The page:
Reading introductions of books will help you on nights when conversations run out, but you want them to keep going on. When you don’t want the night to end. But if that’s not something you like, learn how to sing a song. One song is fine. Learn how to sing it. And sing it no matter how well or how badly. Sing it aloud in the house. Throw those headphones in your bag (because I’m sure they’re expensive) and let the room be filled with the sound of a song. If there’s something really precious in this world, it is music. No matter that I don’t understand it. No matter that I can’t play an instrument to save my life. No matter that I will not be able to tell you if a song has been doctored. But when I was looking back at this year’s posts, I read one in which I said that I wanted to buy a splitter and share music with someone in another city. I had no idea if I would get around to doing it, but I did. No matter that the splitter lay unused. But under that starry sky, I was lucky enough to set a song to a road, and sing it at the top of my squeaky voice. I didn’t know that setting a tune to the road was not a task for me alone, but it was supposed to be done with friends. And it was with friends that I did it.

Because I love open roads. They make me beyond happy. They make me feel that even if for a while, there is some space for me on this planet. That I matter. That my insignificance matters. That I am crawling across the planet like a black dot. That the world is a Marauder’s map. That because it is a Marauder’s map, it is full of magic. Once the mischief is managed, I will fade away. But for that brief while, I scuttled along the map. That for a while, I was seen.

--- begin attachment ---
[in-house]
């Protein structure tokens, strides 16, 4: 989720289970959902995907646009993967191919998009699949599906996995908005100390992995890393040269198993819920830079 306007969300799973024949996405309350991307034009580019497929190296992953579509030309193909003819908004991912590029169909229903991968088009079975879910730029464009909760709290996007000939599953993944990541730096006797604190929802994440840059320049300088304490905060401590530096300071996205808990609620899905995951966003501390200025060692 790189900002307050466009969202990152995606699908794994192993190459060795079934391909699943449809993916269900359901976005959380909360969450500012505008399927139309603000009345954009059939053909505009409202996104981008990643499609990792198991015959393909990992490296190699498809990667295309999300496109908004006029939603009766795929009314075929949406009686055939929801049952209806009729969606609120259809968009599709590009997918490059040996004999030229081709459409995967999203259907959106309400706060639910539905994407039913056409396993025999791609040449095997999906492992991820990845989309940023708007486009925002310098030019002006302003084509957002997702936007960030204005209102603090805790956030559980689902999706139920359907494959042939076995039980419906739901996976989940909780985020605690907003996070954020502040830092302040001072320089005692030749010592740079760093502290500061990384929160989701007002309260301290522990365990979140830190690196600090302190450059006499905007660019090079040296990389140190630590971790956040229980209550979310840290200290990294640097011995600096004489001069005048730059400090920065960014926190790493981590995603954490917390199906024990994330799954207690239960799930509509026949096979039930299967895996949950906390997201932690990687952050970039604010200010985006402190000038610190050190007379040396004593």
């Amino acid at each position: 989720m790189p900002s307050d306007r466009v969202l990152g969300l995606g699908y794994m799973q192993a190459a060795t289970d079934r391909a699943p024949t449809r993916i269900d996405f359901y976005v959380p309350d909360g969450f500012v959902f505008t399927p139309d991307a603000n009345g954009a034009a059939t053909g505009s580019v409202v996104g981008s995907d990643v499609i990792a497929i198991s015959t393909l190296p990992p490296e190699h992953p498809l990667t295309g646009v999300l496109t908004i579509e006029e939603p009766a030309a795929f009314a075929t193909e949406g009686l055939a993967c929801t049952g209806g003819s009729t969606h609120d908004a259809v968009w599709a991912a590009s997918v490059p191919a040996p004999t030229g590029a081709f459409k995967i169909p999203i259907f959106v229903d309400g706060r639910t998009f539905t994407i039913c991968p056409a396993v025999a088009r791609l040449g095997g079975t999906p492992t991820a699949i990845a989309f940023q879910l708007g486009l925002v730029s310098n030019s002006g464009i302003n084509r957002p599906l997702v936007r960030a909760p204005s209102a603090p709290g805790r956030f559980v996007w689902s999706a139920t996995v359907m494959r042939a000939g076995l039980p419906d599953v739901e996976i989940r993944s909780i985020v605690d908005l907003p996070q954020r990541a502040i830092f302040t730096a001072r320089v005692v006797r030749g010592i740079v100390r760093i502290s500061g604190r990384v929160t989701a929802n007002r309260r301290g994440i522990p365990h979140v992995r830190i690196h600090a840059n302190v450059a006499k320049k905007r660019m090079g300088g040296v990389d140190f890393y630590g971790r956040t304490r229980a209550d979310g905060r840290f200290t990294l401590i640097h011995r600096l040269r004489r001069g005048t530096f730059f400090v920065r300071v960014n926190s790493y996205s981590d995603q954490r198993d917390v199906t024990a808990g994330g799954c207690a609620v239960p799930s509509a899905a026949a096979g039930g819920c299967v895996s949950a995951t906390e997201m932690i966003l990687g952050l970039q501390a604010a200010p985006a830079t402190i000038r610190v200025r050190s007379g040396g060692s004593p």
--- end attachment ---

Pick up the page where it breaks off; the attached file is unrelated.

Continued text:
One does not matter in a large crowd. Even if you don’t work with the corporate sector, you must know that in the overall scheme of things you’re just a demographic, just a number. And this has become increasingly real to me as time passes by. Most of our lives are going to end with the earth stubbornly refusing to shatter beneath our brilliance and¬†splendour. After taking wondrous vacations, we’re going to return to routine lives, write more than necessary emails that no one cares about, read books in transit (without reading their introductions), stock up on groceries with a heavy-hand on processed food, or just take away bad Chinese food for dinner. Eating the fruit is going to be hard work. It’s not exciting. But we must eat the fruit because one day, just like the stars, we won’t be able to hear the beating of our heart (and I am being metaphorical here, but yes, health issues can also come up). And my, it’s such a rush to hear the beating of your heart. To feel it thud in your ears. To be able to quietly hear it in the silence and not be afraid of how it goes. That’s the only thing that matters in the end – can you hear your own heart and be unafraid? Can you live with it? Can you say with certainty that it is where you are? Or have you left it someplace you can’t find?¬†Does it beat like you took care of it? Does it?

“But you and your heart
Shouldn’t feel so far apart”

It has been eight years. It still feels like home.